How Long Does It Take To Charge An Electric Car
Now, back to the question of how long does it take to charge an electric car at a petrol station… So, how long does it really take? Well, the length of time taken will depend on what chargers they have there. Let’s use Shell, as an example. Shell’s Recharge network is quickly becoming widespread here in the UK. Most notably, Shell is actually turning some petrol stations into dedicated charging hubs.
Otherwise, they also have charging stations located in car parks, outside of shopping centres, and in other public locations. The latter will only feature Shell’s fast chargers, rated at either 7kW or 22kW. However, going to a Shell Recharge hub, which can be found alongside some of their petrol stations, you’ll find 50kW rapid and 150kW ultra-rapid chargers. Other petrol stations have similar options.
Shell claims that for most vehicles, plugging into a 50kW charger will take just around 30 minutes to get from 0% to 80%. Take this with a grain of salt, as these generalised quotes don’t consider the:
- The size of the battery, as a larger battery (100+ kWh), will no doubt take longer than just 30 minutes.
- Charge rate of the battery prior to charging it, as folks rarely ever charge it from flat (0% charge).
- The temperature of the battery, as a battery will gradually slow down the charge rate as it gets hotter.
- Condition of the charging stations, as they might not always work to charge your car reliably.
- Queues of other cars that you might have to go through before you could even plug your car in.
- The climate around the car, as colder weather can impact a battery’s efficiency and charging rate.
- The well-being of your car’s battery, as an older battery pack, might not be as efficient with charging.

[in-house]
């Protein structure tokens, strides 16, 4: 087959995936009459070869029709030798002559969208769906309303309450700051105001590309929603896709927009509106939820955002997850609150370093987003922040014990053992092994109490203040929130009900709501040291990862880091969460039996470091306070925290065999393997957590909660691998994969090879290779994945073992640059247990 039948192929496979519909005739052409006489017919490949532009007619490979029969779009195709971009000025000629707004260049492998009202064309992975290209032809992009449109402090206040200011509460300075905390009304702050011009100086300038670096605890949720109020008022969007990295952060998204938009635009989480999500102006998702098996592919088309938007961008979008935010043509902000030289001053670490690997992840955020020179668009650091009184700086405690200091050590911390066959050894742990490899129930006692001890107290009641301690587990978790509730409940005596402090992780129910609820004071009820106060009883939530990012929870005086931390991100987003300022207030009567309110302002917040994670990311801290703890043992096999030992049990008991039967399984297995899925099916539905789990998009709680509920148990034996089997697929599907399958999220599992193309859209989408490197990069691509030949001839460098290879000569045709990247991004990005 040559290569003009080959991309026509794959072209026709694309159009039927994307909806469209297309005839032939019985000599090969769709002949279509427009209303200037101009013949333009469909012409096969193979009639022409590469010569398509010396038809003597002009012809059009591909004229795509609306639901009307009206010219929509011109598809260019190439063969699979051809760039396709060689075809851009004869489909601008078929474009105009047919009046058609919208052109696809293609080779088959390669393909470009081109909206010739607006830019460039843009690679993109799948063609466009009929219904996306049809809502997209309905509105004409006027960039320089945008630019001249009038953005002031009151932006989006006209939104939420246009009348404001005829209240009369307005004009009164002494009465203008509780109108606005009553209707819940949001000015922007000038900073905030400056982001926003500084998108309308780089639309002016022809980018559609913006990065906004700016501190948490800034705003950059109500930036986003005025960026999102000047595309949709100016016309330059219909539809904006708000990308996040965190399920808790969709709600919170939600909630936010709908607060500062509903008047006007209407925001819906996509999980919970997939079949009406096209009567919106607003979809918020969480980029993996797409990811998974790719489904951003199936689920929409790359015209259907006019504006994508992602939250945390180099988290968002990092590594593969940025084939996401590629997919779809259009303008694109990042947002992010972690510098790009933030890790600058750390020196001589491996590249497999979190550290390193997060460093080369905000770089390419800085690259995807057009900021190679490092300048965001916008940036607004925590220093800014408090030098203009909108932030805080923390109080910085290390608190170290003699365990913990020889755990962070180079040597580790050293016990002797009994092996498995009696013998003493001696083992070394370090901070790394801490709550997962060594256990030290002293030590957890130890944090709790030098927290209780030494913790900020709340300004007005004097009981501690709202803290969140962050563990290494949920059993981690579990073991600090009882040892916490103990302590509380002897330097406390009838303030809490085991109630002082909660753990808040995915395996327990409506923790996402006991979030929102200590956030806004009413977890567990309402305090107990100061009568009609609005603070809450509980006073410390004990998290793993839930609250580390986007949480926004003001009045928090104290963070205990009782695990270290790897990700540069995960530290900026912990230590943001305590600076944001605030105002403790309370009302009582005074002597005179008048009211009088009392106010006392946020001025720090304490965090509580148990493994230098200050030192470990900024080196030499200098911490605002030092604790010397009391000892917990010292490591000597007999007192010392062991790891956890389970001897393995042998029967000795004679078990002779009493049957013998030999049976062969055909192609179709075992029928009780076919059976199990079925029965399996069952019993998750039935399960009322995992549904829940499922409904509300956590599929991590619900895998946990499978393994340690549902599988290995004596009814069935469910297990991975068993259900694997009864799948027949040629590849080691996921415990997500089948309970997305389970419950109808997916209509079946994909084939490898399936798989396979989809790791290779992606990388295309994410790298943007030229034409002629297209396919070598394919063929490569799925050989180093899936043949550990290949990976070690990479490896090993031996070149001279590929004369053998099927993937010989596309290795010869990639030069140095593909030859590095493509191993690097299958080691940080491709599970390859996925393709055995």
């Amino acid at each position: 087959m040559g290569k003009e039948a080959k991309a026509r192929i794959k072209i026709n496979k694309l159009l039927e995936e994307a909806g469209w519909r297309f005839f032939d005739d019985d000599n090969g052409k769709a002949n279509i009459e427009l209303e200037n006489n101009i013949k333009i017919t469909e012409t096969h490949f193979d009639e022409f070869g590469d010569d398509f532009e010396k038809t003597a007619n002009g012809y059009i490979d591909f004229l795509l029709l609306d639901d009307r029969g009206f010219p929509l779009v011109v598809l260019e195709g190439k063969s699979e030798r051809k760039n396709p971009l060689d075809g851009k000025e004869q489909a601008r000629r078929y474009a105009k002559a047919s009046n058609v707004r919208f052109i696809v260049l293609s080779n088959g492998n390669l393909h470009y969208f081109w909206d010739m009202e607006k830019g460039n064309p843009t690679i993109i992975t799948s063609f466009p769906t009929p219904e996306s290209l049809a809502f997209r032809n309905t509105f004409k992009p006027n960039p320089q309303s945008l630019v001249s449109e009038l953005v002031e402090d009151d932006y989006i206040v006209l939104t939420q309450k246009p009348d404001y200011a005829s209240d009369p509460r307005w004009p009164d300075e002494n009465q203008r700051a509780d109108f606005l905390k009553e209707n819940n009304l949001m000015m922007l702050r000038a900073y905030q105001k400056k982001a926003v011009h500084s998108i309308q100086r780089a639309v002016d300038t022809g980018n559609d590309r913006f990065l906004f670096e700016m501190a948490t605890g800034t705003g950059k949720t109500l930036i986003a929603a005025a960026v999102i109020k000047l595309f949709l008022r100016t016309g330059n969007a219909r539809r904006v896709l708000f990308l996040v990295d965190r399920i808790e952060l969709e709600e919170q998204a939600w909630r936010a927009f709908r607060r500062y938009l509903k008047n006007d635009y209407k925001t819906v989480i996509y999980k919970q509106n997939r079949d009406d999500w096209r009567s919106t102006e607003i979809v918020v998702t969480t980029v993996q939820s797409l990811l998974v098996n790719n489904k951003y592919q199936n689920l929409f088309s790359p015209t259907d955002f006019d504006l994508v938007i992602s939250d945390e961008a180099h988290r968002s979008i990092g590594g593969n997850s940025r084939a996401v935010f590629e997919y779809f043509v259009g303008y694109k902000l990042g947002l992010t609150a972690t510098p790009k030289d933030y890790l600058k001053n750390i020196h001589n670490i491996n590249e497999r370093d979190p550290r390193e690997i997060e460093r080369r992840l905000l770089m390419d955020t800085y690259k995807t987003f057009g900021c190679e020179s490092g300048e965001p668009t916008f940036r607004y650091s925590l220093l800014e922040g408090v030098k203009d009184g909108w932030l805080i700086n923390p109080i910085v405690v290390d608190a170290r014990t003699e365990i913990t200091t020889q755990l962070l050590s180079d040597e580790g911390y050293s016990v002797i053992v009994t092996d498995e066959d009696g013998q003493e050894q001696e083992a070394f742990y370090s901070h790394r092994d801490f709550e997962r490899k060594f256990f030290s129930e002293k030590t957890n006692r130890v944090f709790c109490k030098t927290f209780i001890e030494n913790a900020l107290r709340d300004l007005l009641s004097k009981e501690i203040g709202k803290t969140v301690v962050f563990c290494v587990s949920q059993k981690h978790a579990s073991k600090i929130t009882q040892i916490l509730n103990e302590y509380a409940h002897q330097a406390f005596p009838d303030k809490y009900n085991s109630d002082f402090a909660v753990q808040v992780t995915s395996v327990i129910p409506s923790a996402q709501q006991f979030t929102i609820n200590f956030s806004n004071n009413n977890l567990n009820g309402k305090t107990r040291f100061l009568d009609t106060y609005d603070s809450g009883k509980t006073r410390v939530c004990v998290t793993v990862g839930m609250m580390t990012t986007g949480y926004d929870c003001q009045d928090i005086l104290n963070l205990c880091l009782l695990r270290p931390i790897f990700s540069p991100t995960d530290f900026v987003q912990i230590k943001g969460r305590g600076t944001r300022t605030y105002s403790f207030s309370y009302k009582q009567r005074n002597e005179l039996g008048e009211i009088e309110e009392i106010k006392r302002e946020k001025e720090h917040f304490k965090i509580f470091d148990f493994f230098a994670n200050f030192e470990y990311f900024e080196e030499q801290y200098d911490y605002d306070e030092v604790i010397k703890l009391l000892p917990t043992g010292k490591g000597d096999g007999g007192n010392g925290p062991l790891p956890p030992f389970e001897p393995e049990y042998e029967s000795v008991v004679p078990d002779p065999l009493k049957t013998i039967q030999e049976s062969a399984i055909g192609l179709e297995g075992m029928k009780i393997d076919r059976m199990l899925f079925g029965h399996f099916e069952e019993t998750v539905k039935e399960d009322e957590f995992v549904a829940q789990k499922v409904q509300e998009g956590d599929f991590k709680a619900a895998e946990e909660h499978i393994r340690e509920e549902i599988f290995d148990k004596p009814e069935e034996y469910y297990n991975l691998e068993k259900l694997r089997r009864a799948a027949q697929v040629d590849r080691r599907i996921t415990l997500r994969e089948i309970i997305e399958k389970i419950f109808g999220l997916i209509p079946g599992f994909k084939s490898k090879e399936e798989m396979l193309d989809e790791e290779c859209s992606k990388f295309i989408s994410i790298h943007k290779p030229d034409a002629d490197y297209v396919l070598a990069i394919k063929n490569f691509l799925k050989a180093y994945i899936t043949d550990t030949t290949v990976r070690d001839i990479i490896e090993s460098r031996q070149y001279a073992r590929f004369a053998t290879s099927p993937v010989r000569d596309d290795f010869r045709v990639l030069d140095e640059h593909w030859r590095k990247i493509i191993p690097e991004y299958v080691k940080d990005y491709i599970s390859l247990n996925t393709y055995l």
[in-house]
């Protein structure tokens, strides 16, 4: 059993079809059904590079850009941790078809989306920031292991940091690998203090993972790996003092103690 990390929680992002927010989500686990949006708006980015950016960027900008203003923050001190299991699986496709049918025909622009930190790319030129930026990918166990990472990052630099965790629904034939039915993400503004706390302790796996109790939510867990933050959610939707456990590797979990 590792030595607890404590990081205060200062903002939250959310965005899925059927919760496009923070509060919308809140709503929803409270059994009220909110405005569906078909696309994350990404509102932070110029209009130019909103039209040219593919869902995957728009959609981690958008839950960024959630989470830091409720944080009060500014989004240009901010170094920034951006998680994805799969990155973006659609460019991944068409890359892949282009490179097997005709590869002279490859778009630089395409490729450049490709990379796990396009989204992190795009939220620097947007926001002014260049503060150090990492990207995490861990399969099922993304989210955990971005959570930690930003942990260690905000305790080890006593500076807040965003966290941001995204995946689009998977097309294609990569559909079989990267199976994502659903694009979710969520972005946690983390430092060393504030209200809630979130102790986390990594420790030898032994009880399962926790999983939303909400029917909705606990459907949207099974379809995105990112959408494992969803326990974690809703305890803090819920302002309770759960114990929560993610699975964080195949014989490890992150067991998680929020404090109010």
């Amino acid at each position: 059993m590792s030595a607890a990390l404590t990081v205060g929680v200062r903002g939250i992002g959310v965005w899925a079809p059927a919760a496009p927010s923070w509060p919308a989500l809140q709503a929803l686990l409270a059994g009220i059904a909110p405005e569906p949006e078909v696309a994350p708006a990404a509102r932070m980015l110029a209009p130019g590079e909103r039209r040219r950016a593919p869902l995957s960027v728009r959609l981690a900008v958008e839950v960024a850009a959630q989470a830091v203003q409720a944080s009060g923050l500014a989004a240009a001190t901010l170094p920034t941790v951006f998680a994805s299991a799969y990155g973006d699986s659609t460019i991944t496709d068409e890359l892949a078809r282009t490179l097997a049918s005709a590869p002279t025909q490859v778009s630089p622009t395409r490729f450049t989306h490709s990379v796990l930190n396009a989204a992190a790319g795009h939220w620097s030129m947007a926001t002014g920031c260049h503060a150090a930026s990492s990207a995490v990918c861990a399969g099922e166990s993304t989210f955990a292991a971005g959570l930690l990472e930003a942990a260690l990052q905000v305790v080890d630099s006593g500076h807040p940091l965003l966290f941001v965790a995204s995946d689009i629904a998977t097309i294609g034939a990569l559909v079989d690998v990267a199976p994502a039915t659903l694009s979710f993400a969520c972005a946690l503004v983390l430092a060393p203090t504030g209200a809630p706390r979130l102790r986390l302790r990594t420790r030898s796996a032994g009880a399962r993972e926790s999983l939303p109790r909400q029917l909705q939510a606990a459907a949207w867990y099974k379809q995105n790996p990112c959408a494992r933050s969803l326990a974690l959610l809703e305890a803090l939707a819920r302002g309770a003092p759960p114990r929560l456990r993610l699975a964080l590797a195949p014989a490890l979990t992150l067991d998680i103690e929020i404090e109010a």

- Charging curve, as the charge rate will taper off once it gets fuller to prevent damaging the battery.
EV Charging Time Samples
In short, we can’t exactly provide a precise quote on how long does it take to charge an electric car at a petrol station. It’ll mostly depend on:
- How much charge did you have at the beginning? The emptier your battery was, the longer it’ll take to top it back up to full or near its max capacity.
- What’s the battery capacity of your electric car? If you have a larger battery, it’ll take more time to fill it up compared to a smaller battery.
- How fast can the charger you’re plugged into output electricity? The higher the output, the quicker it’ll be able to charge your battery back up.
If you do need a point of reference, here’s a chart of how long it might take. These samples are based on 4 average battery sizes, and the time taken to charge from 20% to 80%. Just be sure to use this as a guide, and note literally so:
|Battery Capacity (Right)
Charging Rate (Below)
|25 kWh||50 kWh||75 kWh||100 kWh|
|Level 1 (2.3 kW)||10h 30m||24h 30m||32h 45m||43h 30m|
|Level 2 (7.4 kW)||3h 45m||7h 45m||10h 00m||13h 30m|
|Level 2 (11 kW)||2h 00m||5h 15m||6h 45m||9h 00m|
|Level 2 (22 kW)||1h 00m||3h 00m||4h 30m||6h 00m|
|Level 3 (50 kW)||36 min||53 min||1h 20m||1h 48m|
|Level 3 (120 kW)||11 min||22 min||33 min||44 min|
|Level 3 (150 kW)||10 min||18 min||27 min||36 min|
|Level 3 (240 kW)||6 min||12 min||17 min||22 min|
In summary, we can conclude the question “how long does it take to charge an electric car at a petrol station” with somewhere between 30 minutes to an hour. Again, this is a rough approximation because it doesn’t account for a wide range of factors. But if you need a quick answer, there’s that. When you start charging, the charging app or charger itself might display an estimate for how long it’ll take.
Moreover, most EVs would also display an estimate on the dash or infotainment screen while you’re plugged in. Either one is a far more accurate calculation for how long it’ll actually take compared to our calculations or examples here. The good news is that EV charging is steadily becoming faster as well as more reliable. Who knows, there might come a day when it’s faster to charge than to fill up.